So…it seems like a nice time to share a bit of the advanced praise “Cody and the Fountain of Happiness”, publishing in April, has gotten, like this unbelievably generous quote from Sarah Pennypacker, creator of “Clementine”:
“Cody is perfectly charming and charmingly imperfect. I’m already hoping for more…”
And from Megan McDonald, who gave the world Judy Moody and Stink:
“Every First Day of Summer should start with Cody. Whether communing with ants, spouting science, or curing a case of the whim-whams, Cody’s story is witty, heart-warming and wise.”
Two masters of the early middle grade novel–never in a million years did I hope to keep company with them.
Finding a corner to sit in and count my blessings…
February 10, 2015
MOONPENNY has its first review, a star from Kirkus. Let me say that when a reviewer (or any reader) really gets what you were trying to do, it’s a wondrous thing.
When one of an inseparable pair of friends is sent away, the other’s life turns upside down. Lake Erie’s Moonpenny Island is a tourist destination in summer and a small enclave of familiar weirdness the rest of the year. Flor loves it, riding her bike like a trusty steed, imagining the infinite possibilities of her world. Flor can hardly believe it when Sylvie, whose family is practically royalty on Moonpenny Island, announces that she’s being sent away to attend private school on the mainland. Further rocking Flor’s unsteady world, her parents are fighting more than ever, using ugly words that twist daggers of fear into Flor, her little brother, Thomas, and older sister, Cecilia. When the unthinkable happens and Flor’s Latina mother leaves the island too, Flor begins feeling less audacious and more uncertain. However, when she meets quirky new girl Jasper and her unconventional father, Dr. Fife, Flor learns what it means to really see the world around her as it is and not just the way she imagines it. Springstubb delivers a beautiful tale of friendship, family, loss and renewal. Her third-person narration is razor-sharp.The author delicately parallels Flor’s emotional minefield with the stark absolutes of Dr. Fife’s scientific study of trilobites. Poetic and poignant, Springstubb’s tale of friendship, loss, hope and heartache is so fresh and honest it will resonate widely.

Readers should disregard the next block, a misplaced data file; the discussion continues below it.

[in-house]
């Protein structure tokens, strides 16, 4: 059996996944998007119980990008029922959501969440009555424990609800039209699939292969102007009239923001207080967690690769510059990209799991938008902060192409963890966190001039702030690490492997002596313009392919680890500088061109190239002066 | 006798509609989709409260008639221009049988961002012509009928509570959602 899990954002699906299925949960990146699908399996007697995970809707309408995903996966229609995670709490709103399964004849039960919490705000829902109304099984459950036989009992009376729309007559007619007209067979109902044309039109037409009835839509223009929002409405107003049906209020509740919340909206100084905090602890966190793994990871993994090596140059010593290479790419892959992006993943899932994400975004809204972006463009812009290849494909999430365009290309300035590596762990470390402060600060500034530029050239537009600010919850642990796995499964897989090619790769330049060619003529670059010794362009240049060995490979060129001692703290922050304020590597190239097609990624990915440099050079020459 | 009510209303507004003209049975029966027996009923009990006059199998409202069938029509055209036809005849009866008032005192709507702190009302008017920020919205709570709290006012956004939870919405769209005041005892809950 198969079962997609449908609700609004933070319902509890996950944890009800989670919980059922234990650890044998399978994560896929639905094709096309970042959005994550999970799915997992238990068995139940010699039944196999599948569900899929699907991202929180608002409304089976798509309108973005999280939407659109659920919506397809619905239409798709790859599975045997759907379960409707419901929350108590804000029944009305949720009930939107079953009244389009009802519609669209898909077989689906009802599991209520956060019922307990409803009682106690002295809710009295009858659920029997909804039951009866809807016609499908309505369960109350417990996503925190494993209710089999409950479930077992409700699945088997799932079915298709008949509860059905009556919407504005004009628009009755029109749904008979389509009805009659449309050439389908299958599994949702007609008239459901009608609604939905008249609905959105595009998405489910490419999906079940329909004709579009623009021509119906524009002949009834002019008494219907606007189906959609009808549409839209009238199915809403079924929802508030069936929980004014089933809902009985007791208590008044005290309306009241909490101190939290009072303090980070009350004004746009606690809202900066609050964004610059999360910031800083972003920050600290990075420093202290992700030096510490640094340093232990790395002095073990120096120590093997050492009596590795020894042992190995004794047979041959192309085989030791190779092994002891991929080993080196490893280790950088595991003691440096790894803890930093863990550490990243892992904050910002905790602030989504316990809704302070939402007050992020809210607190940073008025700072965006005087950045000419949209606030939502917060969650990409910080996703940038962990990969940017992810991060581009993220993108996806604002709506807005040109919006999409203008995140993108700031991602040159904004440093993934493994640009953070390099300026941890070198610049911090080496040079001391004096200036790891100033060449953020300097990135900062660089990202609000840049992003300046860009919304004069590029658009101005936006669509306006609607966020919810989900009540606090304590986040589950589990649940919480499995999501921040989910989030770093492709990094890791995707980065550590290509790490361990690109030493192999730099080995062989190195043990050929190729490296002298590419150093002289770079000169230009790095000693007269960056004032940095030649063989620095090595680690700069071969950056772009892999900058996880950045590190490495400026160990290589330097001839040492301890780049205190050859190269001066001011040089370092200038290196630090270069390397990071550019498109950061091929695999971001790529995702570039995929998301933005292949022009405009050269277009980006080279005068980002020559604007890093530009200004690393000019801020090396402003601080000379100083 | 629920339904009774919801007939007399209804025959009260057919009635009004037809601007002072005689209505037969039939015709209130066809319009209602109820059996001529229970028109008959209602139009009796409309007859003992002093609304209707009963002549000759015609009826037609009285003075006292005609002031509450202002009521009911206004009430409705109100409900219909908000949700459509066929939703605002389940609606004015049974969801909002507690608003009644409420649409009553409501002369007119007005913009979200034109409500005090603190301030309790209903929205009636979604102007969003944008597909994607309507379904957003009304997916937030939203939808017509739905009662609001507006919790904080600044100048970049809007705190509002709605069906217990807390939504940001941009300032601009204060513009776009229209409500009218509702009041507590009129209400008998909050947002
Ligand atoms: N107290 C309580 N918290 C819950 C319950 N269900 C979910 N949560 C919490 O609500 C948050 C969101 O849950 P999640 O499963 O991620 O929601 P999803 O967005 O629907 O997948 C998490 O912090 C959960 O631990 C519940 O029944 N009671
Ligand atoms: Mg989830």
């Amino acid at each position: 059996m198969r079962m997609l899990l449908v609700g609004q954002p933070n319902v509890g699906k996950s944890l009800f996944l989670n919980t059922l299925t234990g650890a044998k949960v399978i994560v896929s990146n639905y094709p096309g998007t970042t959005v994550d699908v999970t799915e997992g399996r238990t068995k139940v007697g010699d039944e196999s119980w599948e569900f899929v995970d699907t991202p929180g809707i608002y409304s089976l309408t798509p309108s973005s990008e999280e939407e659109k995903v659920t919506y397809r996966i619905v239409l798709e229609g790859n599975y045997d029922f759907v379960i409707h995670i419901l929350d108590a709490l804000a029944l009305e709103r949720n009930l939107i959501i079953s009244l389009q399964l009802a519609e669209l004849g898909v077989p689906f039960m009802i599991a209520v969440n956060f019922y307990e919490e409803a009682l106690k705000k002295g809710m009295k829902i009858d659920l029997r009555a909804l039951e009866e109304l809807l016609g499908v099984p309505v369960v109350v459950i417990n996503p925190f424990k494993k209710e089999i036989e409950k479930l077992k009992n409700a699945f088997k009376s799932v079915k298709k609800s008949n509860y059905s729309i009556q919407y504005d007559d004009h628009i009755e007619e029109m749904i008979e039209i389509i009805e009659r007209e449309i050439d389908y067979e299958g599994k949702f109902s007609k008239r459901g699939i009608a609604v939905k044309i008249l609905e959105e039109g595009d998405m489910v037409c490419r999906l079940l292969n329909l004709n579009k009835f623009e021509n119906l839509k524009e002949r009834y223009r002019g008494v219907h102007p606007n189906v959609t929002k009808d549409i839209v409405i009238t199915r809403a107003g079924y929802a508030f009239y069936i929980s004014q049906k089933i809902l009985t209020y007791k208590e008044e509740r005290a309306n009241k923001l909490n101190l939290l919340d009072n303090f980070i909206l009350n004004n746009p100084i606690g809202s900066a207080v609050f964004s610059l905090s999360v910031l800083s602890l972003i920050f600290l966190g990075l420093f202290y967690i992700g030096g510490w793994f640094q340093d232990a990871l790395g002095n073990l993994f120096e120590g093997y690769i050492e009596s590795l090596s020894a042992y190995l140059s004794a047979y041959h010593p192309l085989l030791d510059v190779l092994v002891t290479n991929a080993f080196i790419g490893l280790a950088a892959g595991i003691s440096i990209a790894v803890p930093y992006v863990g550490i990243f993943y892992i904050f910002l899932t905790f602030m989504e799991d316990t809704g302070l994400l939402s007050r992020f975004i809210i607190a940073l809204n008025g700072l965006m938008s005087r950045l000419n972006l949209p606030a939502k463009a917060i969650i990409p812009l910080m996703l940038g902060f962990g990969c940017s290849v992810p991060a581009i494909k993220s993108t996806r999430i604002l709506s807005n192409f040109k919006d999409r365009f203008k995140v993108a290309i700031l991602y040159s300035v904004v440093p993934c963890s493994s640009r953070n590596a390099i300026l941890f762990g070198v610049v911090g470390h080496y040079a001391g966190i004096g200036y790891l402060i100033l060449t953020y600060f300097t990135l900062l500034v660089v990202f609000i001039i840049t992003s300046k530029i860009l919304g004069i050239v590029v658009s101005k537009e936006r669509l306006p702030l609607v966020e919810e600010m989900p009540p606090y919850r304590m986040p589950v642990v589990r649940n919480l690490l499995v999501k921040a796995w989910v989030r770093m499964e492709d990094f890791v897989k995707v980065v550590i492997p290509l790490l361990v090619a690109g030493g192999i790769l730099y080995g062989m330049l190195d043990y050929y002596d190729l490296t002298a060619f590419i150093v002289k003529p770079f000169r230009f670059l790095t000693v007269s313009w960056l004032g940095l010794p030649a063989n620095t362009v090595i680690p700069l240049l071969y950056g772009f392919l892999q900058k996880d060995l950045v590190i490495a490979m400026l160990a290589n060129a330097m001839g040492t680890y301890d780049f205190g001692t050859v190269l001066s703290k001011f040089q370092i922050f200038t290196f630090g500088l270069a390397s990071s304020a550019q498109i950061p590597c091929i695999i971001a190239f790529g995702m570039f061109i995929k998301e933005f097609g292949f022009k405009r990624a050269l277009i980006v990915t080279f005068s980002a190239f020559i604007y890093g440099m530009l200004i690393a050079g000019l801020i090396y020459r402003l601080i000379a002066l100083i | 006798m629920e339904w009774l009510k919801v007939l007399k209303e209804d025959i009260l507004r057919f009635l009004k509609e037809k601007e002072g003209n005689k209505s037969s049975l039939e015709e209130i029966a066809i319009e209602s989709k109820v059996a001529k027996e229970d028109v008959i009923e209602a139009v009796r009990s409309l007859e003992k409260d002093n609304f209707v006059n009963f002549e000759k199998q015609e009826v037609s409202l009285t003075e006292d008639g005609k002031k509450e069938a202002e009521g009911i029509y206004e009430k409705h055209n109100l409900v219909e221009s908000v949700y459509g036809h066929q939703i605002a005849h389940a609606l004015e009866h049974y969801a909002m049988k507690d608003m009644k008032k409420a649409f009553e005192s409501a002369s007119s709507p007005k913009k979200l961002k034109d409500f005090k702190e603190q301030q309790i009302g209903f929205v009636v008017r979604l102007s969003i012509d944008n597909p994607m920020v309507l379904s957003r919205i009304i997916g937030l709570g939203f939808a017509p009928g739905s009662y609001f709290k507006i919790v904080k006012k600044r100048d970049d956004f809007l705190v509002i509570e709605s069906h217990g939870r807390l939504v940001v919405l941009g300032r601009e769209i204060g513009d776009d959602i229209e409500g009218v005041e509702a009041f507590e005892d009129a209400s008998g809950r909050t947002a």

…but it feels a lot like spring around here.
My new books are starting to push their way into the light. This Thursday, November 13, there will be A Cover Reveal for Moonpenny Island over on the wonderful blog http://www.kidliterati.com/ It includes a giveaway of a signed ARC which I really hope you win.
And the cover for Cody and the Fountain of Happiness is almost ready to poke its way into the sunshine too. I’ll keep you posted on that.
For now, I did a short post about my recent visit to Kansas at http://middlegrademafia.com/ (who can resist being a member of that family?)
Hope you’ve got spring in your heart and step today!
Our girl got married to the man of her dreams. Here she is dancing with him and with the other man in her life, her father. A week and a half later, and I am still discombobulated with joy.
Few things make Writer Me more anxious than being asked to explain my process. I mean, like, being articulate is kind of my job, it seems, right?
And yet, if I’m honest I’ll admit that how I do what I do is mostly a mystery to me. Here’s a little piece I recently wrote trying to figure out (for myself as much as anyone) what went into my two newest books, pubbing next year.
I’ve been back to my island. A tiny trip, distance wise. So why does going there always make me feel as if I’ve traveled far away, to a place very strange and yet mine ? As if, who knows, this time I just might not come back?
Maybe because I grew up on an island–a Long one, to be sure, with so many houses and cars and shopping malls that I wondered, even as a child, if it might not sink.
Maybe because writers have always daydreamed about islands, whole worlds unto themselves, apart and removed, brimming with secrets. An island throws you back on your own resources. An island taunts you, whispers, Live here if you dare.
Next month I’ll start sharing some things from my new book, Moonpenny Island, including the gorgeous cover. For today, here are a few of the photos I recently took , places and sights that spun my imagination and got me writing the story.
how I get around
the little shop where I imagined my main character’s mother selling lighthouse salt and pepper shakers
the haunted, ill-fated swim hole in the old quarry
Enough for now! I’m making myself island sick!